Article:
In recent days, however, Trump’s plan for a “deportation force” seems to be in flux, as does his overall plan for what to do with the existing undocumented population. The reality is there are few concrete options available to lawmakers when they really get down to it. These are millions of who have been in the United States for a long time –people with U.S.-born kids, people contributing to the economy. The cost of removing them has been estimated to be between $400 and $600 billion and could send millions of U.S.-born kids into foster care and leave industries like agriculture without workers. Even Republicans on Capitol Hill who support Trump have dismissed mass deportation as an “impossibility.”

During a meeting with Hispanic leaders just more than a week ago, it was reported that Trump was considering allowing immigrants to earn legalization if they paid back taxes and got right with the law.

“We work with them,” Trump told Fox News’s Sean Hannity after the meeting on Aug. 24, a shocking statement given Trump’s entire campaign.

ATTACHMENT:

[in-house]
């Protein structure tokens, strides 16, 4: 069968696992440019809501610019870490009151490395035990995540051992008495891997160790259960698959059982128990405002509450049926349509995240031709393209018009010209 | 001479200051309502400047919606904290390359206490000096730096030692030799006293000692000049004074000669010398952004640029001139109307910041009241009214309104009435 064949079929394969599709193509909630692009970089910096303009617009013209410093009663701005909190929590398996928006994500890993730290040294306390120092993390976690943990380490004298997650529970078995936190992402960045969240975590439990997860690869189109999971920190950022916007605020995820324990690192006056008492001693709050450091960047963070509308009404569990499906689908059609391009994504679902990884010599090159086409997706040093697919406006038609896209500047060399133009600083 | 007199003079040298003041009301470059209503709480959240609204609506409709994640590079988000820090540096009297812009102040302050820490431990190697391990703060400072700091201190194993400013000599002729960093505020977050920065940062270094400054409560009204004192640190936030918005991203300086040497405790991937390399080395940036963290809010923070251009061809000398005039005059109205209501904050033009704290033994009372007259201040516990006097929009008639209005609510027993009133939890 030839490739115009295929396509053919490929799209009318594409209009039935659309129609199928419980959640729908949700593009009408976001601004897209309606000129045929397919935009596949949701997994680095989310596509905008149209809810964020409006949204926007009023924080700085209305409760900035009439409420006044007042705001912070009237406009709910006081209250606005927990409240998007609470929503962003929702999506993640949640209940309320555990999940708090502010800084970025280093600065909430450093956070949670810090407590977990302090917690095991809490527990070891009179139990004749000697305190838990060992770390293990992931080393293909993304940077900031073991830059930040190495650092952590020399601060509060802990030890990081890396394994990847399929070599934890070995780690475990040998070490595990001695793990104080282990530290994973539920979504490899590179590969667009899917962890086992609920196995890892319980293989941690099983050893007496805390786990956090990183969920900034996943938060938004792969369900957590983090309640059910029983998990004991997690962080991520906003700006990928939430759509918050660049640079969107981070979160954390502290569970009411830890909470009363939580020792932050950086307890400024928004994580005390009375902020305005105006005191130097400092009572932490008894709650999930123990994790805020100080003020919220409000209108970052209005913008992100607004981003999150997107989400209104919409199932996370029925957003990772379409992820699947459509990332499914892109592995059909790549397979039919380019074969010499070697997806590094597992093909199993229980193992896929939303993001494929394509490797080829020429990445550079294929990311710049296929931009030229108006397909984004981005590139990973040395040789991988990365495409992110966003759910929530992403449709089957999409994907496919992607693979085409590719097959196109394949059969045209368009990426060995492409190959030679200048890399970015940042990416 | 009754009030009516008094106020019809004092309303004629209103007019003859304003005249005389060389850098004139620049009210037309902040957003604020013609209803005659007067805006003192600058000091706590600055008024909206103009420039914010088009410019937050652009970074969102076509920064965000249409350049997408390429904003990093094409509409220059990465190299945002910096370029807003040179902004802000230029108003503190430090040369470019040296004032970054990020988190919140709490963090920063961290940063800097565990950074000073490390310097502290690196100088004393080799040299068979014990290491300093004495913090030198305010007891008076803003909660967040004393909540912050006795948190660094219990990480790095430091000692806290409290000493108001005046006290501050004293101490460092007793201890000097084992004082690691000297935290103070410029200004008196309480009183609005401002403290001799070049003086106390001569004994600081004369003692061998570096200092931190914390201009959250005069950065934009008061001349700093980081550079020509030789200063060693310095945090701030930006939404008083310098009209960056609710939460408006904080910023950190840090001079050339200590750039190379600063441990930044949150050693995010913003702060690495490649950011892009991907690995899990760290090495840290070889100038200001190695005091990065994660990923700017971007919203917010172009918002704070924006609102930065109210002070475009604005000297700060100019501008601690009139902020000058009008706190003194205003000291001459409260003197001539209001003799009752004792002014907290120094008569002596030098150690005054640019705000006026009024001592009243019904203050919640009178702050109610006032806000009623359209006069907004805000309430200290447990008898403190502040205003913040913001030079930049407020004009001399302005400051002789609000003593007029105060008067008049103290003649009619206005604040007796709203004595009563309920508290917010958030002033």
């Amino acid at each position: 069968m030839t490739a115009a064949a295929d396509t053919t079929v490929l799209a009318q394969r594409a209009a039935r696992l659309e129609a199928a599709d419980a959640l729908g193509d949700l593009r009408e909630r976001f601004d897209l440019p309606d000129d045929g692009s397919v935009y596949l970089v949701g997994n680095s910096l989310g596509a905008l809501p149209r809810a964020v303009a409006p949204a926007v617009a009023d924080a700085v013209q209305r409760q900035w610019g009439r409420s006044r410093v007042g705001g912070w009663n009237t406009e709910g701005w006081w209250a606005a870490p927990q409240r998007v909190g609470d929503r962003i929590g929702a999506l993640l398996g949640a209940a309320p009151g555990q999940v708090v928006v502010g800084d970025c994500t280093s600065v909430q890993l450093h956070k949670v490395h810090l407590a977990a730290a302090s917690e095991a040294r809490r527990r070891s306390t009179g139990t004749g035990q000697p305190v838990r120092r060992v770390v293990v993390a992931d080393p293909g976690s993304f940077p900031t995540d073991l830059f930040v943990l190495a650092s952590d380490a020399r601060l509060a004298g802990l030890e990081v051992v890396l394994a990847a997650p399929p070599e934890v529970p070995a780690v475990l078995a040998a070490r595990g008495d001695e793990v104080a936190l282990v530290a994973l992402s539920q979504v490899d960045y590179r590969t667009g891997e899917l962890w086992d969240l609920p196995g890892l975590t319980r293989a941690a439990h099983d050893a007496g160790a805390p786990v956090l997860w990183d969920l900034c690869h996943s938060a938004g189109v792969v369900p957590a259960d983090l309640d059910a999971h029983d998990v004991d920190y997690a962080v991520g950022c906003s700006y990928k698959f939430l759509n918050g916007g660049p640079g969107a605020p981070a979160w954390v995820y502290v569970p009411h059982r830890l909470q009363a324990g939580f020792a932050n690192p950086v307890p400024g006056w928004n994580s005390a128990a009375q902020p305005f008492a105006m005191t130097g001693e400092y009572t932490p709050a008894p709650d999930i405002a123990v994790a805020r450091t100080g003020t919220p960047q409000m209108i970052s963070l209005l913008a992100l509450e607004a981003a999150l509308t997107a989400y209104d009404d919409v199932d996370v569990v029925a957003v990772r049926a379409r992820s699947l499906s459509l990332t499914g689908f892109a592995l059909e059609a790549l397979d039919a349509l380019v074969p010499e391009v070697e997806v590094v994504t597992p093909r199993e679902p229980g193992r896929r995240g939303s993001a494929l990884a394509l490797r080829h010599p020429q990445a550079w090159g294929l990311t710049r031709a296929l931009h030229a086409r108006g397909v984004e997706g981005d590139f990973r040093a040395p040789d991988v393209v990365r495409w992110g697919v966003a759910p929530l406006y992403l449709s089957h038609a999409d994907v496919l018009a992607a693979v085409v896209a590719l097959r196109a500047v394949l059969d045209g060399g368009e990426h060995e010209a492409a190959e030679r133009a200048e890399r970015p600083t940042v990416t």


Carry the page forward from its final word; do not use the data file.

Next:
But a day later, Trump backtracked once again and told CNN that “there is no path to legalization unless they leave the country and come back.” By Saturday, Trump said he would deport “criminal illegal immigrants” within the first hour of being sworn in as president.

So, what is he going to do with 11 million immigrants? If Trump demands they all leave before they can earn a path to legalization or ultimately citizenship, then he will need to answer how he is going to ensure they actually leave the country. Who is rounding them up? How will he transport them? What will become of their U.S.-born children? If he promises to give undocumented immigrants already here a chance at legalization without returning to their home countries, then Trump will be presenting a plan that is no different than those Sen. Marco Rubio and Jeb Bush pushed in the primary. In fact, that plan isn’t much different than the one President Barack Obama signed in an executive order in 2014.